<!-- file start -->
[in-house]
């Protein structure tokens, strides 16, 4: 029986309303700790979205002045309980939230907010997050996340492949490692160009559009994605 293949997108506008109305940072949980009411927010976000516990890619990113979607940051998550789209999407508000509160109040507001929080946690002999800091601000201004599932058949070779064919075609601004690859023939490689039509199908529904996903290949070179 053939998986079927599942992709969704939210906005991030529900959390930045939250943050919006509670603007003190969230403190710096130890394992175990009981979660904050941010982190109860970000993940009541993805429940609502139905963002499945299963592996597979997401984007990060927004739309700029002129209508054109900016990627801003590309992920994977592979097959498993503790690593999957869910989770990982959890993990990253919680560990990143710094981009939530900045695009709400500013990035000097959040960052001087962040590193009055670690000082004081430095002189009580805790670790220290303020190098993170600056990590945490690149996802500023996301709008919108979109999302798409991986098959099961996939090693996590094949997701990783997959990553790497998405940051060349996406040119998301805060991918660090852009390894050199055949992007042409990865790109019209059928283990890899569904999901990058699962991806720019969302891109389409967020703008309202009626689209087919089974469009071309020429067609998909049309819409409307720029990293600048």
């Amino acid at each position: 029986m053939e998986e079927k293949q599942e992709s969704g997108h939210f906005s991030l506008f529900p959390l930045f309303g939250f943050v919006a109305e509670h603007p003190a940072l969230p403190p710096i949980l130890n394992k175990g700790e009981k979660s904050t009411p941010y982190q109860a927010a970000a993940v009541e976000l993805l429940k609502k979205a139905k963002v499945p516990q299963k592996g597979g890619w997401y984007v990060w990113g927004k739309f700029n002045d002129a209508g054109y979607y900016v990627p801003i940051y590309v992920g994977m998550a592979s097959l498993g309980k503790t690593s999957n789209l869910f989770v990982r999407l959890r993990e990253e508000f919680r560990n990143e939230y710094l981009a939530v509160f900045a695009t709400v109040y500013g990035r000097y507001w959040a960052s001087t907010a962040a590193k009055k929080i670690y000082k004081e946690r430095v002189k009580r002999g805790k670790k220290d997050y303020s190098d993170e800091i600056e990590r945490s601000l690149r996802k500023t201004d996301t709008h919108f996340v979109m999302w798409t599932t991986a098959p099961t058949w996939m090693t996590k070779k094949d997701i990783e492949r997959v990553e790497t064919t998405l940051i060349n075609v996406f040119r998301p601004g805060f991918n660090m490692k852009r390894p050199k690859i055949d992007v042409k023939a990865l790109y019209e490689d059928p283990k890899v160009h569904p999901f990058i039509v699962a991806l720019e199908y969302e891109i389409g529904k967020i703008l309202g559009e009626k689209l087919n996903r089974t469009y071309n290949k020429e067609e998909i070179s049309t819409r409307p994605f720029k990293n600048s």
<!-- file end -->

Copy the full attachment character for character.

[in-house]
């Protein structure tokens, strides 16, 4: 029986309303700790979205002045309980939230907010997050996340492949490692160009559009994605 293949997108506008109305940072949980009411927010976000516990890619990113979607940051998550789209999407508000509160109040507001929080946690002999800091601000201004599932058949070779064919075609601004690859023939490689039509199908529904996903290949070179 053939998986079927599942992709969704939210906005991030529900959390930045939250943050919006509670603007003190969230403190710096130890394992175990009981979660904050941010982190109860970000993940009541993805429940609502139905963002499945299963592996597979997401984007990060927004739309700029002129209508054109900016990627801003590309992920994977592979097959498993503790690593999957869910989770990982959890993990990253919680560990990143710094981009939530900045695009709400500013990035000097959040960052001087962040590193009055670690000082004081430095002189009580805790670790220290303020190098993170600056990590945490690149996802500023996301709008919108979109999302798409991986098959099961996939090693996590094949997701990783997959990553790497998405940051060349996406040119998301805060991918660090852009390894050199055949992007042409990865790109019209059928283990890899569904999901990058699962991806720019969302891109389409967020703008309202009626689209087919089974469009071309020429067609998909049309819409409307720029990293600048």
């Amino acid at each position: 029986m053939e998986e079927k293949q599942e992709s969704g997108h939210f906005s991030l506008f529900p959390l930045f309303g939250f943050v919006a109305e509670h603007p003190a940072l969230p403190p710096i949980l130890n394992k175990g700790e009981k979660s904050t009411p941010y982190q109860a927010a970000a993940v009541e976000l993805l429940k609502k979205a139905k963002v499945p516990q299963k592996g597979g890619w997401y984007v990060w990113g927004k739309f700029n002045d002129a209508g054109y979607y900016v990627p801003i940051y590309v992920g994977m998550a592979s097959l498993g309980k503790t690593s999957n789209l869910f989770v990982r999407l959890r993990e990253e508000f919680r560990n990143e939230y710094l981009a939530v509160f900045a695009t709400v109040y500013g990035r000097y507001w959040a960052s001087t907010a962040a590193k009055k929080i670690y000082k004081e946690r430095v002189k009580r002999g805790k670790k220290d997050y303020s190098d993170e800091i600056e990590r945490s601000l690149r996802k500023t201004d996301t709008h919108f996340v979109m999302w798409t599932t991986a098959p099961t058949w996939m090693t996590k070779k094949d997701i990783e492949r997959v990553e790497t064919t998405l940051i060349n075609v996406f040119r998301p601004g805060f991918n660090m490692k852009r390894p050199k690859i055949d992007v042409k023939a990865l790109y019209e490689d059928p283990k890899v160009h569904p999901f990058i039509v699962a991806l720019e199908y969302e891109i389409g529904k967020i703008l309202g559009e009626k689209l087919n996903r089974t469009y071309n290949k020429e067609e998909i070179s049309t819409r409307p994605f720029k990293n600048s």